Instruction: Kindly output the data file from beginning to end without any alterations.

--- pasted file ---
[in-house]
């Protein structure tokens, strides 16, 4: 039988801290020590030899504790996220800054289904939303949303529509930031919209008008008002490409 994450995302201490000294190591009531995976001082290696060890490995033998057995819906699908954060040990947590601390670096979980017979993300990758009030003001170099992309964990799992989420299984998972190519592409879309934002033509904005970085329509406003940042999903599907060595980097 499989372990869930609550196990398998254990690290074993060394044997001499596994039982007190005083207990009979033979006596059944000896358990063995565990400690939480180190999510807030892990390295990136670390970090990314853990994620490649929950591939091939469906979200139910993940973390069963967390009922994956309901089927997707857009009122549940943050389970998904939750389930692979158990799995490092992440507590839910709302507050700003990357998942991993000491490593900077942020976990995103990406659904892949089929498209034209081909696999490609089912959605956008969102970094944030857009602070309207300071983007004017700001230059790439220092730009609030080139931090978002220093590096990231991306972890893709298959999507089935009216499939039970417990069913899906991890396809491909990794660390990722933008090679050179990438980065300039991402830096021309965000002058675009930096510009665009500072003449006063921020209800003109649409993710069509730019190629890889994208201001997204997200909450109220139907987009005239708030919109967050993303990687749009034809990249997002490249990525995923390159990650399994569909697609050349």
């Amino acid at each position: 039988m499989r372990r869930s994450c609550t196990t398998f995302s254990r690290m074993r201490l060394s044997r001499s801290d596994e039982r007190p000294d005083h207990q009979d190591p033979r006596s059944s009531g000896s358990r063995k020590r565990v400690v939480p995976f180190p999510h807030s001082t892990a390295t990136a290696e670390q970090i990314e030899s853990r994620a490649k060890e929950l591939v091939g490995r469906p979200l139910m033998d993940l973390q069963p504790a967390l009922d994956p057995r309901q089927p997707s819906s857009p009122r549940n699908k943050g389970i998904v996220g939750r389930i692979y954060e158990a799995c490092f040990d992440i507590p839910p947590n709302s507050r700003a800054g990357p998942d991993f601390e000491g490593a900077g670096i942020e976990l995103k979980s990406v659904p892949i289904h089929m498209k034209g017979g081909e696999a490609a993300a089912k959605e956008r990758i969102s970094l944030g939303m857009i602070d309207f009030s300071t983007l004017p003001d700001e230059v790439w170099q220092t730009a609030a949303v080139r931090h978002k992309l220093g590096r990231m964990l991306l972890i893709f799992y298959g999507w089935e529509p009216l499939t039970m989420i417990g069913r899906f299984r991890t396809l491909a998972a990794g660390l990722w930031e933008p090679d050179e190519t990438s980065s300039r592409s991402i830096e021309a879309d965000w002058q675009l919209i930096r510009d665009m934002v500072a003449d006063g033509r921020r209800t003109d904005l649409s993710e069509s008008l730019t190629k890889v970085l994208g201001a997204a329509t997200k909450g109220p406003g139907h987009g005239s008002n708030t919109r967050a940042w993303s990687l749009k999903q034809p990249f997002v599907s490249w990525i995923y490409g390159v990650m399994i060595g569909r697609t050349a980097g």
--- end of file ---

[in-house]
């Protein structure tokens, strides 16, 4: 039988801290020590030899504790996220800054289904939303949303529509930031919209008008008002490409 994450995302201490000294190591009531995976001082290696060890490995033998057995819906699908954060040990947590601390670096979980017979993300990758009030003001170099992309964990799992989420299984998972190519592409879309934002033509904005970085329509406003940042999903599907060595980097 499989372990869930609550196990398998254990690290074993060394044997001499596994039982007190005083207990009979033979006596059944000896358990063995565990400690939480180190999510807030892990390295990136670390970090990314853990994620490649929950591939091939469906979200139910993940973390069963967390009922994956309901089927997707857009009122549940943050389970998904939750389930692979158990799995490092992440507590839910709302507050700003990357998942991993000491490593900077942020976990995103990406659904892949089929498209034209081909696999490609089912959605956008969102970094944030857009602070309207300071983007004017700001230059790439220092730009609030080139931090978002220093590096990231991306972890893709298959999507089935009216499939039970417990069913899906991890396809491909990794660390990722933008090679050179990438980065300039991402830096021309965000002058675009930096510009665009500072003449006063921020209800003109649409993710069509730019190629890889994208201001997204997200909450109220139907987009005239708030919109967050993303990687749009034809990249997002490249990525995923390159990650399994569909697609050349």
């Amino acid at each position: 039988m499989r372990r869930s994450c609550t196990t398998f995302s254990r690290m074993r201490l060394s044997r001499s801290d596994e039982r007190p000294d005083h207990q009979d190591p033979r006596s059944s009531g000896s358990r063995k020590r565990v400690v939480p995976f180190p999510h807030s001082t892990a390295t990136a290696e670390q970090i990314e030899s853990r994620a490649k060890e929950l591939v091939g490995r469906p979200l139910m033998d993940l973390q069963p504790a967390l009922d994956p057995r309901q089927p997707s819906s857009p009122r549940n699908k943050g389970i998904v996220g939750r389930i692979y954060e158990a799995c490092f040990d992440i507590p839910p947590n709302s507050r700003a800054g990357p998942d991993f601390e000491g490593a900077g670096i942020e976990l995103k979980s990406v659904p892949i289904h089929m498209k034209g017979g081909e696999a490609a993300a089912k959605e956008r990758i969102s970094l944030g939303m857009i602070d309207f009030s300071t983007l004017p003001d700001e230059v790439w170099q220092t730009a609030a949303v080139r931090h978002k992309l220093g590096r990231m964990l991306l972890i893709f799992y298959g999507w089935e529509p009216l499939t039970m989420i417990g069913r899906f299984r991890t396809l491909a998972a990794g660390l990722w930031e933008p090679d050179e190519t990438s980065s300039r592409s991402i830096e021309a879309d965000w002058q675009l919209i930096r510009d665009m934002v500072a003449d006063g033509r921020r209800t003109d904005l649409s993710e069509s008008l730019t190629k890889v970085l994208g201001a997204a329509t997200k909450g109220p406003g139907h987009g005239s008002n708030t919109r967050a940042w993303s990687l749009k999903q034809p990249f997002v599907s490249w990525i995923y490409g390159v990650m399994i060595g569909r697609t050349a980097g």